By Narayan Núñez Blandón – Staff Writer
Whether it is the smell of bacon and manure, the big extensive cornfields, the big organ in almost every church, the style of worship, or the language, many Dordt students whose homes are hundreds of miles away from Sioux Center are prone to suffer a cultural shock.
This school year, Dordt College welcomed a variety of students coming from countries like South Korea, Indonesia, Mexico, the Netherlands, Brazil, Rwanda, and the Philippines. The first days of college in a new country might be overwhelming for a many students. The cultural differences became evident quickly, and for some students were shocking and frustrating.
According to the Centre for Humanitarian Psychology (CHP) in Geneve, Switzerland, cultural shock is the moment when individuals living in a culture different from theirs start to notice the meaningful differences between their culture and the one they are living in. CHP mentions that some of the common reactions to cultural shock include confusion, depression, difficulty to adapt socially, and feeling isolated or frustrated.
Although culture shock varies from person to person, students who come from overseas are the most susceptible to suffer from it. For many international students, this is their first time traveling abroad by themselves, speaking a language that is not native to them, or eating foods they have never tasted before.
Dr. Curtis Taylor, dean for global education at Dordt College, points out that some social values or characteristics of American culture can create conflicts with students from abroad. For example, students that come from a more collective society find it hard to adjust to the social value of independence and individualism of the United States.
Viviana García Macías, a junior nursing major, expressed how little details about cultural differences frustrated her. “People here shake your hand and don’t hug you when you meet them,” García Macías said. “I come from a place where you kiss on the cheek and hug people even if that is the first time you meet them.”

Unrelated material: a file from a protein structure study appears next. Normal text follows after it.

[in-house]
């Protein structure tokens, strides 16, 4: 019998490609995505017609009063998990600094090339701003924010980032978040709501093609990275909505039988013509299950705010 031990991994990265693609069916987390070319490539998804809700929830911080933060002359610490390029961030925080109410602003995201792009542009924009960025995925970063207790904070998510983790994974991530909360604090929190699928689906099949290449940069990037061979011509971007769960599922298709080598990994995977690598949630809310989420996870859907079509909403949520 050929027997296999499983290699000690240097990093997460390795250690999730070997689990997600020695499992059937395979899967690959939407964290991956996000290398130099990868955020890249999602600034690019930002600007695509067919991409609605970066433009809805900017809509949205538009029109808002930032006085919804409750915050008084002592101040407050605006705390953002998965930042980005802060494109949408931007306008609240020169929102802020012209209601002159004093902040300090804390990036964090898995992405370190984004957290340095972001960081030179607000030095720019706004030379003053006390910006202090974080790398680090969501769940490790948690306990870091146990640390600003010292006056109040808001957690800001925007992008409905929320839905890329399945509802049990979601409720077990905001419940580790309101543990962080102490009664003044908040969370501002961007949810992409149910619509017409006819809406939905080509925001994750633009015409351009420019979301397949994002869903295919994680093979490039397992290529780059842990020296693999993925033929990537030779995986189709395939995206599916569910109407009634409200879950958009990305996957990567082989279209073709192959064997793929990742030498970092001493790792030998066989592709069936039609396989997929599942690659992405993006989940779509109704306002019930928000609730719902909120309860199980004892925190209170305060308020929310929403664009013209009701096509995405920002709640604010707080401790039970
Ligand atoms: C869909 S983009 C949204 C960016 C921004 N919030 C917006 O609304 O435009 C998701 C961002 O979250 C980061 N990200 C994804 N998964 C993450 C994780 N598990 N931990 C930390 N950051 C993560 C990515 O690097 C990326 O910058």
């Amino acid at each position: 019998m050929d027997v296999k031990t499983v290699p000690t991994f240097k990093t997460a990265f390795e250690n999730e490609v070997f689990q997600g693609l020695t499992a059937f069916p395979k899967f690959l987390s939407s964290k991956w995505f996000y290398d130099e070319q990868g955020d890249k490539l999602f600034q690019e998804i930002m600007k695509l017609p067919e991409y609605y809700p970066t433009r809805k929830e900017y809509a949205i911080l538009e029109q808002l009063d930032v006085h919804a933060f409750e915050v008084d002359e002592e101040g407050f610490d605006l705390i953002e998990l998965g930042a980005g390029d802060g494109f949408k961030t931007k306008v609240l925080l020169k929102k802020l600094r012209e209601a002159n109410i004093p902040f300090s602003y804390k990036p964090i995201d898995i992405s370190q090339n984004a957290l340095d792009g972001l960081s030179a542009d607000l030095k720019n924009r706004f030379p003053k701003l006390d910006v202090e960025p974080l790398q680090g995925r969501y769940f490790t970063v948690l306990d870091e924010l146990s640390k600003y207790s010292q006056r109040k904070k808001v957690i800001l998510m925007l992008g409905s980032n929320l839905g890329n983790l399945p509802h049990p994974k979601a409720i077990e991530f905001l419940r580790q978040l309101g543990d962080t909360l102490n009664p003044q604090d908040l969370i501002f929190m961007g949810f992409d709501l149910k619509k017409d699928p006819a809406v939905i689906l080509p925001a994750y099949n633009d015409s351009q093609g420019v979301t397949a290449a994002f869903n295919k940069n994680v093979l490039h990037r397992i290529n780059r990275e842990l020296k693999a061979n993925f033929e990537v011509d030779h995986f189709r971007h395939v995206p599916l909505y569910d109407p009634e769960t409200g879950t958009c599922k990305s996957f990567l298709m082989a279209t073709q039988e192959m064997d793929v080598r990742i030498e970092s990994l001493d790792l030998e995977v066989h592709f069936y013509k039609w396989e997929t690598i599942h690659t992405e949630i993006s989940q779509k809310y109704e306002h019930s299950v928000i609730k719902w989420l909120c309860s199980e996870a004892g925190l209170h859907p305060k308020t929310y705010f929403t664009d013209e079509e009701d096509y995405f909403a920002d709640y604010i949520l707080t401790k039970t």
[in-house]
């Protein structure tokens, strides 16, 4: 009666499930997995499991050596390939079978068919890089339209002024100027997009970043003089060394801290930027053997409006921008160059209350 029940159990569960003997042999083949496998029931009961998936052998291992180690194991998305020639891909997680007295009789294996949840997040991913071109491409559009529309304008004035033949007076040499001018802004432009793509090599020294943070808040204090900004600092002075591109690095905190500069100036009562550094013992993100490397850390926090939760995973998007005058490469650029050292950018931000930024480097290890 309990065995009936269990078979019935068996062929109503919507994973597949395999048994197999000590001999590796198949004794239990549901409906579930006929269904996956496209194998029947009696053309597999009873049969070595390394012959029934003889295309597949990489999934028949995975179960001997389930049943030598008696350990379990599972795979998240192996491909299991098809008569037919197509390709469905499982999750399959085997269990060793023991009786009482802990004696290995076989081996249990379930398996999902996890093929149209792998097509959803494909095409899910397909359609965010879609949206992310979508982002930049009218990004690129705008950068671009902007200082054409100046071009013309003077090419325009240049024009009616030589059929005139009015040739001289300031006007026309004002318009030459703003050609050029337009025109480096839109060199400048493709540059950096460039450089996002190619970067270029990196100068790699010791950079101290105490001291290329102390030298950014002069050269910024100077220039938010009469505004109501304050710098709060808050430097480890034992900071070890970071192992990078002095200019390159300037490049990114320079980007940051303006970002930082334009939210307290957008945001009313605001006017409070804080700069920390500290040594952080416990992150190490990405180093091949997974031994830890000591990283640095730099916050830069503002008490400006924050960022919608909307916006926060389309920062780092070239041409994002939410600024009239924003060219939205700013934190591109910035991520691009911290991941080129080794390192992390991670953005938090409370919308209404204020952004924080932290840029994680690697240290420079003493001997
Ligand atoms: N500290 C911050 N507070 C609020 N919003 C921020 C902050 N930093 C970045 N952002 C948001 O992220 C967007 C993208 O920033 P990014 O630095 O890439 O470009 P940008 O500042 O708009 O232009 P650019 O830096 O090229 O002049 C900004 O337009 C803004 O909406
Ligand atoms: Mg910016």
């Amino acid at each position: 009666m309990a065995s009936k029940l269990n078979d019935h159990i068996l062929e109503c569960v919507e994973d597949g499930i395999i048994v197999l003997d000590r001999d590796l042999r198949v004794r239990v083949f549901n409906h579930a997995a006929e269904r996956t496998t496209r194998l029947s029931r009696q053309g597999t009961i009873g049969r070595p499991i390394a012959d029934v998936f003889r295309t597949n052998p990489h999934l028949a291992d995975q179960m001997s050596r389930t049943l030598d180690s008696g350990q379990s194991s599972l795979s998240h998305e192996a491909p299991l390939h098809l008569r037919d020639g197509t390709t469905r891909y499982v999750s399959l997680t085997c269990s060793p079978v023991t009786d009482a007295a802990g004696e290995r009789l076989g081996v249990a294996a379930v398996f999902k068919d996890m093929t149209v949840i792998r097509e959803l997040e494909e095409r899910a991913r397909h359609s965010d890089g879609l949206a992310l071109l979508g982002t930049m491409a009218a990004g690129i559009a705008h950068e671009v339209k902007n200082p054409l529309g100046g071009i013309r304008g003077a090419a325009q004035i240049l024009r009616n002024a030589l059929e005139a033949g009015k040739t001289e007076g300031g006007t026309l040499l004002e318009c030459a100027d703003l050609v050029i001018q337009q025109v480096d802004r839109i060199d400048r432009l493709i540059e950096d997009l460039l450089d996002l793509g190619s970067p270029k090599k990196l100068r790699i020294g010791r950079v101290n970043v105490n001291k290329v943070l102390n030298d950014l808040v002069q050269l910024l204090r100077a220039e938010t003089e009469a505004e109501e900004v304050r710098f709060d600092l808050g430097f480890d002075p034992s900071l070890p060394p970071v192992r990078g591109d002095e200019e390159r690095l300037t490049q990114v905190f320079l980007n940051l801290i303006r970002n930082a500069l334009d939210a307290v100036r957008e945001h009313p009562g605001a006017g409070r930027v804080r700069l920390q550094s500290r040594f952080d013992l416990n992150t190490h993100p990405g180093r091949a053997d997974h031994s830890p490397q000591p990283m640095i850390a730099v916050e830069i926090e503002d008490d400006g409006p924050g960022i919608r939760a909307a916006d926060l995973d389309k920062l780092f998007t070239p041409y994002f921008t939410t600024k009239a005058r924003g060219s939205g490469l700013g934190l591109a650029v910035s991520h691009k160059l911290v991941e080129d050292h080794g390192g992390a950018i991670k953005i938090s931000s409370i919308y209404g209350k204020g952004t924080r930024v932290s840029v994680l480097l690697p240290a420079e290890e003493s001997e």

CHP mentions that coming to a different country might be difficult because the shock can interfere with the students’ emotional and rational processes: it can make the students feel disoriented, alone, or angry.
Making social connections at first might be complicated also when there is little common background. García Macías states how frustrating it was at first when she could not interact with other freshmen that came from the same high schools. “Many American people had their groups already formed from Unity or Western High Schools. It was hard to integrate in their groups.”
Despite the initial difficulty of adaptation to a new culture, CHP mentions that there will be a period of adjustment in which the individuals living abroad psychologically accept and adapt to the new environment. It could take several months for this stage to start, but with the support from family, friends, and the new relationships in the new country, the stress decreases.
Despite the fact that cultural shocks are difficult at first, the experiences can lead students to know more about a different culture, about other people, and about themselves. Although living in a diverse world might be challenging at first, in some ways it reminds us about how in God, we are all equal.